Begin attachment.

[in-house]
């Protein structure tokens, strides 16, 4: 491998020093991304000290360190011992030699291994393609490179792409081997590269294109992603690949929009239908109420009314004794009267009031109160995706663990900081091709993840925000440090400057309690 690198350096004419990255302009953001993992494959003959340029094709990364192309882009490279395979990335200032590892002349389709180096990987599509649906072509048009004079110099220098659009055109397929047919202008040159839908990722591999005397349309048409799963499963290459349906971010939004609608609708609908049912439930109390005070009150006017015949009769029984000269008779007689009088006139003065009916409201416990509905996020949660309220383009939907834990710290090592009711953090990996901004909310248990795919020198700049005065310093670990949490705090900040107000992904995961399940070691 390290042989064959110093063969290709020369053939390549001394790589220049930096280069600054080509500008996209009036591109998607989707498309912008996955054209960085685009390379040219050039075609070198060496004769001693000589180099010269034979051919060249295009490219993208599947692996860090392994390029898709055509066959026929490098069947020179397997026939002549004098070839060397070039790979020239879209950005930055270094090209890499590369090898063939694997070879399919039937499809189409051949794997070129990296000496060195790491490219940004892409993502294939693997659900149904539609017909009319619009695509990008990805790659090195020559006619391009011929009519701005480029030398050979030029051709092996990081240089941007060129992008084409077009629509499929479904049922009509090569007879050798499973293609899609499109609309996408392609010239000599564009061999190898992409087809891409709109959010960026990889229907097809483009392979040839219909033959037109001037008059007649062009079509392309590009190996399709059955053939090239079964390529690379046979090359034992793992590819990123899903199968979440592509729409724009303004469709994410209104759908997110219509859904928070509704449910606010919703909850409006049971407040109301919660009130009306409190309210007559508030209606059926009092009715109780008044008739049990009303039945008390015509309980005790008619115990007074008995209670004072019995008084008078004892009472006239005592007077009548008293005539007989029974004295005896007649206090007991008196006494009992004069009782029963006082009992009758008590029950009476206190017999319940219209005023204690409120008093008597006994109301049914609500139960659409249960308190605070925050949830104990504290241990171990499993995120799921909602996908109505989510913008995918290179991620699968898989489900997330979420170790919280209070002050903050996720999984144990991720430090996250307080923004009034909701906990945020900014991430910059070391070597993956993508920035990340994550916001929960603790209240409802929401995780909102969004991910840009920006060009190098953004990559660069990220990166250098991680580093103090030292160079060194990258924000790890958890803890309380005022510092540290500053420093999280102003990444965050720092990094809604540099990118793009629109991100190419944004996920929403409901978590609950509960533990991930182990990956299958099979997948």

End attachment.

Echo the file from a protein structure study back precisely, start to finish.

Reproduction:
[in-house]
């Protein structure tokens, strides 16, 4: 491998020093991304000290360190011992030699291994393609490179792409081997590269294109992603690949929009239908109420009314004794009267009031109160995706663990900081091709993840925000440090400057309690 690198350096004419990255302009953001993992494959003959340029094709990364192309882009490279395979990335200032590892002349389709180096990987599509649906072509048009004079110099220098659009055109397929047919202008040159839908990722591999005397349309048409799963499963290459349906971010939004609608609708609908049912439930109390005070009150006017015949009769029984000269008779007689009088006139003065009916409201416990509905996020949660309220383009939907834990710290090592009711953090990996901004909310248990795919020198700049005065310093670990949490705090900040107000992904995961399940070691 390290042989064959110093063969290709020369053939390549001394790589220049930096280069600054080509500008996209009036591109998607989707498309912008996955054209960085685009390379040219050039075609070198060496004769001693000589180099010269034979051919060249295009490219993208599947692996860090392994390029898709055509066959026929490098069947020179397997026939002549004098070839060397070039790979020239879209950005930055270094090209890499590369090898063939694997070879399919039937499809189409051949794997070129990296000496060195790491490219940004892409993502294939693997659900149904539609017909009319619009695509990008990805790659090195020559006619391009011929009519701005480029030398050979030029051709092996990081240089941007060129992008084409077009629509499929479904049922009509090569007879050798499973293609899609499109609309996408392609010239000599564009061999190898992409087809891409709109959010960026990889229907097809483009392979040839219909033959037109001037008059007649062009079509392309590009190996399709059955053939090239079964390529690379046979090359034992793992590819990123899903199968979440592509729409724009303004469709994410209104759908997110219509859904928070509704449910606010919703909850409006049971407040109301919660009130009306409190309210007559508030209606059926009092009715109780008044008739049990009303039945008390015509309980005790008619115990007074008995209670004072019995008084008078004892009472006239005592007077009548008293005539007989029974004295005896007649206090007991008196006494009992004069009782029963006082009992009758008590029950009476206190017999319940219209005023204690409120008093008597006994109301049914609500139960659409249960308190605070925050949830104990504290241990171990499993995120799921909602996908109505989510913008995918290179991620699968898989489900997330979420170790919280209070002050903050996720999984144990991720430090996250307080923004009034909701906990945020900014991430910059070391070597993956993508920035990340994550916001929960603790209240409802929401995780909102969004991910840009920006060009190098953004990559660069990220990166250098991680580093103090030292160079060194990258924000790890958890803890309380005022510092540290500053420093999280102003990444965050720092990094809604540099990118793009629109991100190419944004996920929403409901978590609950509960533990991930182990990956299958099979997948």